Lenovo A1-07: The resurrection

Lenovo A1-07: The resurrection

My first (and only) tablet is an old Lenovo A1 tablet, bought about 3 year ago – I have written some stuff about it some months ago, so I am not going into details.

The tablet had some hard times in the past, being constantly flashed with various ROMs, including an unofficial one of Android 4.0.4 (which was rather buggy and battery-killer), so I ended up with some custom Android 2.3.4 ones. The last time I flashed the tablet was several months ago and something went wrong with the process restoring things from the 4.0.4, so I ended up with the only ROM that I could flash at that point – probably due to the incompatibility with the partitioning I did.

That last ROM was CM7not my favorite (compared to the excellent ones provided by Graham & Milaq who were porting Cyanogen nightly ROMs); it had some useless apps pre-installed (some of them had expired and I had to cope up with reminders and other messages from the app) and the whole user interface was rather ugly. I tried to get rid of it, but for incompatibility reasons I could not go back to the Cyanogen ROMs so I soon gave up; after all, I was not heavily using the tablet anymore.

A couple of days ago, while my 4-year-old son was playing with the tablet, he managed to lock it by playing with the dots of the lock pattern (which he thought it was a game). He tried so many times the wrong combination, that he locked the tablet for good. Even I was not able to unlock it in the end (the recovery using the email and password was not working for some strange reason) so after some hours of online searching for ways to unlock it or even to back things up through ADB) I gave up and tried to format everything and set the tablet to its previous state.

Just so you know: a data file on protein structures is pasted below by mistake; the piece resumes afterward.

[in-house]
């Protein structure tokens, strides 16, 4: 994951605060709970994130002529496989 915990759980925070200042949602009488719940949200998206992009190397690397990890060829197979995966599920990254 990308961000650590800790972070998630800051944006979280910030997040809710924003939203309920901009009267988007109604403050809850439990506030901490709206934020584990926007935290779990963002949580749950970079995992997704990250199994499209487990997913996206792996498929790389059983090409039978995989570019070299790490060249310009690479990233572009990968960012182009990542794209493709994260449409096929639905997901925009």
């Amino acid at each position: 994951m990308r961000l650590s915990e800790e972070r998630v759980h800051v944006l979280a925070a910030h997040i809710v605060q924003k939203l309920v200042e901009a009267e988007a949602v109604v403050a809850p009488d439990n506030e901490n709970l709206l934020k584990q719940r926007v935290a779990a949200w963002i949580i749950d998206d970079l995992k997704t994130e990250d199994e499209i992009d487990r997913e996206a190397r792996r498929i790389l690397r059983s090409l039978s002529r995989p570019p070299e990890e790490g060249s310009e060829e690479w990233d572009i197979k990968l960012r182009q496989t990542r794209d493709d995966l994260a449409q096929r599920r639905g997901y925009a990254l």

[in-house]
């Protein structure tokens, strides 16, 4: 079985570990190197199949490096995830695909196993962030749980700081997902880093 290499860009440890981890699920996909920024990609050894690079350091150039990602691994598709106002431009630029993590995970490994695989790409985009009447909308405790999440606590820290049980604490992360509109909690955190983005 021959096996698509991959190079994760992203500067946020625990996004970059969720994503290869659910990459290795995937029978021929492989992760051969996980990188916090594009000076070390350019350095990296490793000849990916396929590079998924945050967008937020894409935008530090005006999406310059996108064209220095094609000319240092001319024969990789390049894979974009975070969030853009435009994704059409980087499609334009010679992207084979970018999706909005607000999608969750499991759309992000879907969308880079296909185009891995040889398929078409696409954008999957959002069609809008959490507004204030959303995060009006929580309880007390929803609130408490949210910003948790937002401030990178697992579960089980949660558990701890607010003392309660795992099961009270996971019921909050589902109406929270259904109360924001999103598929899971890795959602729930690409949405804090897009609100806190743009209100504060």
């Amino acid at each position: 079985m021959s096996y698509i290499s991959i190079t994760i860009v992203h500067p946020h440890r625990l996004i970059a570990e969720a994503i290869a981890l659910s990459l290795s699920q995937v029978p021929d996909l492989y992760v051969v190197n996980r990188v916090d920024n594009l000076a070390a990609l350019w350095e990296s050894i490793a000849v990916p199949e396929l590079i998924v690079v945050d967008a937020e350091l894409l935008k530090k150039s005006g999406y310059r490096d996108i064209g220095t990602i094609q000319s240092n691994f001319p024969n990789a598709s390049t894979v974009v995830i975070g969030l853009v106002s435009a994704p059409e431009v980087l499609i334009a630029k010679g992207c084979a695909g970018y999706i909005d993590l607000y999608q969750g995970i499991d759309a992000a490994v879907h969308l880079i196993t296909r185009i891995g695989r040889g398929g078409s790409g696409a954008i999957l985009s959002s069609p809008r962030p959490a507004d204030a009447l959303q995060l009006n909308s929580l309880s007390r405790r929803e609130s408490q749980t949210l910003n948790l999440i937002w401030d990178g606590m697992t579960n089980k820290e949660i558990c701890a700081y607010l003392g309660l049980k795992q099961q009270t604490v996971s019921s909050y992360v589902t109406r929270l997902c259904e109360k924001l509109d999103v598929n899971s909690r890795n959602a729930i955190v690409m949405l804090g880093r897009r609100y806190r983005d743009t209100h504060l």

I tried finding some old guides I had for flashing my A1, but most of them were not available anymore while the links to the files needed were also broken…this made things even worse. In the end, I found a rather helpful guide by David Artisssome links were also broken there, but I managed either to find them elsewhere or to find them in old backups I had in several places. The steps I performed were the following:

  1. Using ClockworkMod I flashed the original ROM of the A1 (the one that it came with)
  2. I re-flashed ClockworkMod and then the latest one (6.X.X)
  3. I flashed the latest CyanogenMod nightly ROM for the A1 that I managed to download from Milaq’s list
  4. I rooted A1 by installing a zip file inside CWM
  5. I installed Google Apps through CWM
  6. I set up all the apps that I needed etc.

Unfortunately I did not keep track of the exact steps as I was mostly playing around and testing several different things on order to make things work, so the aforementioned list might not be 100% accurate. The point is that I was forced to do this process from scratch after many months and in this context I succeeded in installing a CyanogenMod ROM much better than the one I had before the tablet was accidentally locked by my son!